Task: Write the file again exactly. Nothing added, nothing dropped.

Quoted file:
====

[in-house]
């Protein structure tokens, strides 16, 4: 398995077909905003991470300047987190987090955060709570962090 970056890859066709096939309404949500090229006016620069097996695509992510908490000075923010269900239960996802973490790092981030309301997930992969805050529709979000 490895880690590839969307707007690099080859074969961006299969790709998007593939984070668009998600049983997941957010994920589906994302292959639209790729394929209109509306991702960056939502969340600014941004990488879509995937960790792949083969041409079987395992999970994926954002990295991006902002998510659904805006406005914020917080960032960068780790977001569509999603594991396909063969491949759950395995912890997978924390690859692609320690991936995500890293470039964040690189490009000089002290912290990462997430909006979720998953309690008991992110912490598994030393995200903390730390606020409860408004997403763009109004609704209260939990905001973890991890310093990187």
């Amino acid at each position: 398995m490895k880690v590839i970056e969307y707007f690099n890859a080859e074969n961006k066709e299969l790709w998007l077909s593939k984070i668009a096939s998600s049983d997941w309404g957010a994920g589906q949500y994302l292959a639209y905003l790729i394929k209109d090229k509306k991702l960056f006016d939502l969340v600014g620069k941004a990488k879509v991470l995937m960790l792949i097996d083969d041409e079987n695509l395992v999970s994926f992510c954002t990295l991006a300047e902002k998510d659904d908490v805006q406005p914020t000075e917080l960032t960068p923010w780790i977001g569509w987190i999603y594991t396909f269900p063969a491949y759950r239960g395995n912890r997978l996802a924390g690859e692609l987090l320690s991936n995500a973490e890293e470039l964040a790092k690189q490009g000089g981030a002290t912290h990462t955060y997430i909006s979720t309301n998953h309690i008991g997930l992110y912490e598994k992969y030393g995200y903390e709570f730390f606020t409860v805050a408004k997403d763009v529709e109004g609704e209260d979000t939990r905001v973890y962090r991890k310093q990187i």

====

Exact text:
[in-house]
């Protein structure tokens, strides 16, 4: 398995077909905003991470300047987190987090955060709570962090 970056890859066709096939309404949500090229006016620069097996695509992510908490000075923010269900239960996802973490790092981030309301997930992969805050529709979000 490895880690590839969307707007690099080859074969961006299969790709998007593939984070668009998600049983997941957010994920589906994302292959639209790729394929209109509306991702960056939502969340600014941004990488879509995937960790792949083969041409079987395992999970994926954002990295991006902002998510659904805006406005914020917080960032960068780790977001569509999603594991396909063969491949759950395995912890997978924390690859692609320690991936995500890293470039964040690189490009000089002290912290990462997430909006979720998953309690008991992110912490598994030393995200903390730390606020409860408004997403763009109004609704209260939990905001973890991890310093990187």
């Amino acid at each position: 398995m490895k880690v590839i970056e969307y707007f690099n890859a080859e074969n961006k066709e299969l790709w998007l077909s593939k984070i668009a096939s998600s049983d997941w309404g957010a994920g589906q949500y994302l292959a639209y905003l790729i394929k209109d090229k509306k991702l960056f006016d939502l969340v600014g620069k941004a990488k879509v991470l995937m960790l792949i097996d083969d041409e079987n695509l395992v999970s994926f992510c954002t990295l991006a300047e902002k998510d659904d908490v805006q406005p914020t000075e917080l960032t960068p923010w780790i977001g569509w987190i999603y594991t396909f269900p063969a491949y759950r239960g395995n912890r997978l996802a924390g690859e692609l987090l320690s991936n995500a973490e890293e470039l964040a790092k690189q490009g000089g981030a002290t912290h990462t955060y997430i909006s979720t309301n998953h309690i008991g997930l992110y912490e598994k992969y030393g995200y903390e709570f730390f606020t409860v805050a408004k997403d763009v529709e109004g609704e209260d979000t939990r905001v973890y962090r991890k310093q990187i």